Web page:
Escapeway failures

QUEENSLAND’S underground coal sector has been warned to keep escapeway access clear as inspections demonstrate a worrying trend.
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Blair Price

“Recent inspections of underground coal mines have revealed that in some instances, the access between the primary and secondary escapeways has been blocked by equipment and materials storage,” the Department of Natural Resources and Mines said in a safety alert.

“In some cases the roadways have been blocked off with stone and loose coal stowage. This issue has also been observed during a number of level 1 emergency exercises.”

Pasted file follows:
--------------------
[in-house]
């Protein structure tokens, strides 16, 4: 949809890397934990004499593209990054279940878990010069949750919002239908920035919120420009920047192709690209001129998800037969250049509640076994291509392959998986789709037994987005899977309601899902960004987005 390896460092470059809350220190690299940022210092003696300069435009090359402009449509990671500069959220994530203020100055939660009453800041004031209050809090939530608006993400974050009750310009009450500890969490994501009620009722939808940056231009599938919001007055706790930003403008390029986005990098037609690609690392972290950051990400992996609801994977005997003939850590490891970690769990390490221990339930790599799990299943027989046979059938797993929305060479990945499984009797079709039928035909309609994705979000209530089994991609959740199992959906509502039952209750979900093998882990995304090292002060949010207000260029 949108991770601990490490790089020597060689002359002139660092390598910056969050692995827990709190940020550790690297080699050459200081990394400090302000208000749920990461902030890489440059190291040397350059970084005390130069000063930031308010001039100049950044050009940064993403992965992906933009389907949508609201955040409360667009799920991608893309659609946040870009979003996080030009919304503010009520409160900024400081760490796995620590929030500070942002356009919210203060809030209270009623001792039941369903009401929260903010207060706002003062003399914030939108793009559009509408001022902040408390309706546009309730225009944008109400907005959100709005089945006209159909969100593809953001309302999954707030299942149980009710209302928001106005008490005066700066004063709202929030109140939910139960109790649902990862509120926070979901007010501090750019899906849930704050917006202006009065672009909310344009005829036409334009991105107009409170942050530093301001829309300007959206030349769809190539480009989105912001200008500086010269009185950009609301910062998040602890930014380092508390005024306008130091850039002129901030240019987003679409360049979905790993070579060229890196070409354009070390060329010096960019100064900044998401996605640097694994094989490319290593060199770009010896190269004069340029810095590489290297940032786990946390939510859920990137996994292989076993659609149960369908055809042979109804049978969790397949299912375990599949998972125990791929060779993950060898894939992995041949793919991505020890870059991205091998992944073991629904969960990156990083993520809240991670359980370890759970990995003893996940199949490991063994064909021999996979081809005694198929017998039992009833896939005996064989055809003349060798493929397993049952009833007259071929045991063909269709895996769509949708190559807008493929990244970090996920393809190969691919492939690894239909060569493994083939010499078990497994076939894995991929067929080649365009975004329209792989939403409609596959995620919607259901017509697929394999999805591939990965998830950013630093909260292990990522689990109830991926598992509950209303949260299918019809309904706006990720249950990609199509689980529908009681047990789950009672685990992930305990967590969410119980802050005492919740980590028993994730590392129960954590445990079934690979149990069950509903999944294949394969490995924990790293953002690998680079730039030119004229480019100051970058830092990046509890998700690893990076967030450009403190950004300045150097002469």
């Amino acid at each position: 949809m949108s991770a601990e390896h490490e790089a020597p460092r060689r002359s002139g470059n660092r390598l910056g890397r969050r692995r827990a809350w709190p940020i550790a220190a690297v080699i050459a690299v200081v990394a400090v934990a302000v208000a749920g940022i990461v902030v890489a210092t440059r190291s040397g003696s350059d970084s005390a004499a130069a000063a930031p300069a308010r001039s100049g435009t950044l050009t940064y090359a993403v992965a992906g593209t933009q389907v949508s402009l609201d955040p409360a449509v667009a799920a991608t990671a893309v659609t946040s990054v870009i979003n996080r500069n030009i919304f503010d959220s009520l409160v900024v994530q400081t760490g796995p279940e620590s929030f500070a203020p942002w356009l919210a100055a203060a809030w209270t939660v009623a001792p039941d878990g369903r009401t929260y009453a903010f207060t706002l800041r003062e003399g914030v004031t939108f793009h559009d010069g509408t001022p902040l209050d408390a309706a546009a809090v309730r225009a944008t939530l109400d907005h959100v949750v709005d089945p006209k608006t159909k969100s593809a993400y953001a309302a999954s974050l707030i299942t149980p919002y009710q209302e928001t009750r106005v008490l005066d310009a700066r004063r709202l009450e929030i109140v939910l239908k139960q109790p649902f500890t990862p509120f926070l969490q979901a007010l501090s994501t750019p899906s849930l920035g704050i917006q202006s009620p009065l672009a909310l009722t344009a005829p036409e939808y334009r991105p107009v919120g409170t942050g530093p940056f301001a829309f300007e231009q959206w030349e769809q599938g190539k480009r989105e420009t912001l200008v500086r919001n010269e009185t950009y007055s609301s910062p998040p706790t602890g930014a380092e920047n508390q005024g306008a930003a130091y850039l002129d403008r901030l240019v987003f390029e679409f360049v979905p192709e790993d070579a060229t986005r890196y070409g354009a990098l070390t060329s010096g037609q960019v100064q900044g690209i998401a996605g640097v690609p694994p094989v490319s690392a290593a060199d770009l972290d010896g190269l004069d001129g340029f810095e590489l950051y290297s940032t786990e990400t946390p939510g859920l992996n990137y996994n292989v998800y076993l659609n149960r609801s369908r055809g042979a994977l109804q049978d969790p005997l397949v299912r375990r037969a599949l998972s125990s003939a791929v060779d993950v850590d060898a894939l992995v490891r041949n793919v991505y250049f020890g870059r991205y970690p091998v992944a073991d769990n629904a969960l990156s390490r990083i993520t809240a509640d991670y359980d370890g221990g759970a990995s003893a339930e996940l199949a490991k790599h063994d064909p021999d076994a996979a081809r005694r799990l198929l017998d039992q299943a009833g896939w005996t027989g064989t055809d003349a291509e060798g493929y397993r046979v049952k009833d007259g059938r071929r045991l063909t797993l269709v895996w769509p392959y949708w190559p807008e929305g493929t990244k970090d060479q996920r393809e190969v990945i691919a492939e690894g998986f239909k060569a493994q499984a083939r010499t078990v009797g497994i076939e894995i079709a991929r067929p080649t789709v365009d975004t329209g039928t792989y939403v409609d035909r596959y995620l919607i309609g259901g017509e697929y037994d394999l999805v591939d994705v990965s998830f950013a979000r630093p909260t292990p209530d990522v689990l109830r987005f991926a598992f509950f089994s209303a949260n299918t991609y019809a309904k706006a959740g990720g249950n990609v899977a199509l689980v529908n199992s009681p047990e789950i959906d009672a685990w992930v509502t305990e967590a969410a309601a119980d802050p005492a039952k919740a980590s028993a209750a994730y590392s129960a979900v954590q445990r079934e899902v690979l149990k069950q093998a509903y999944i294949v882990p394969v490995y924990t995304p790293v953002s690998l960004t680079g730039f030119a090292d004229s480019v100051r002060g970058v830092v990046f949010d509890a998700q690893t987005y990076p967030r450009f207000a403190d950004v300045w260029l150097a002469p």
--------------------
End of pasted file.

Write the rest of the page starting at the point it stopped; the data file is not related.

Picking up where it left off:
DNRM said recent inspections also found significant accumulations of water and slurry, hard-to-see sumps, rope guides that led into unintended directions, trip hazards and squeeze points.

“These hazards can impede coal mine workers’ ability to escape from an alternative escapeway,” DNRM said.

Site senior executives were reminded of their obligations to ensure that two escapeways to the surface remained functional and separate from one another without obstructed access.

The following recommendations were made:

  • Audit escapeways to ensure access between the primary and secondary escapeways is unobstructed and the ability of persons to escape in either escapeway is not affected. This should include the actual roadway conditions
  • Develop and implement mine protocols for storage of materials and equipment in cut-throughs that form accessways between escapeways so that storage does not impede access between the two roadways.

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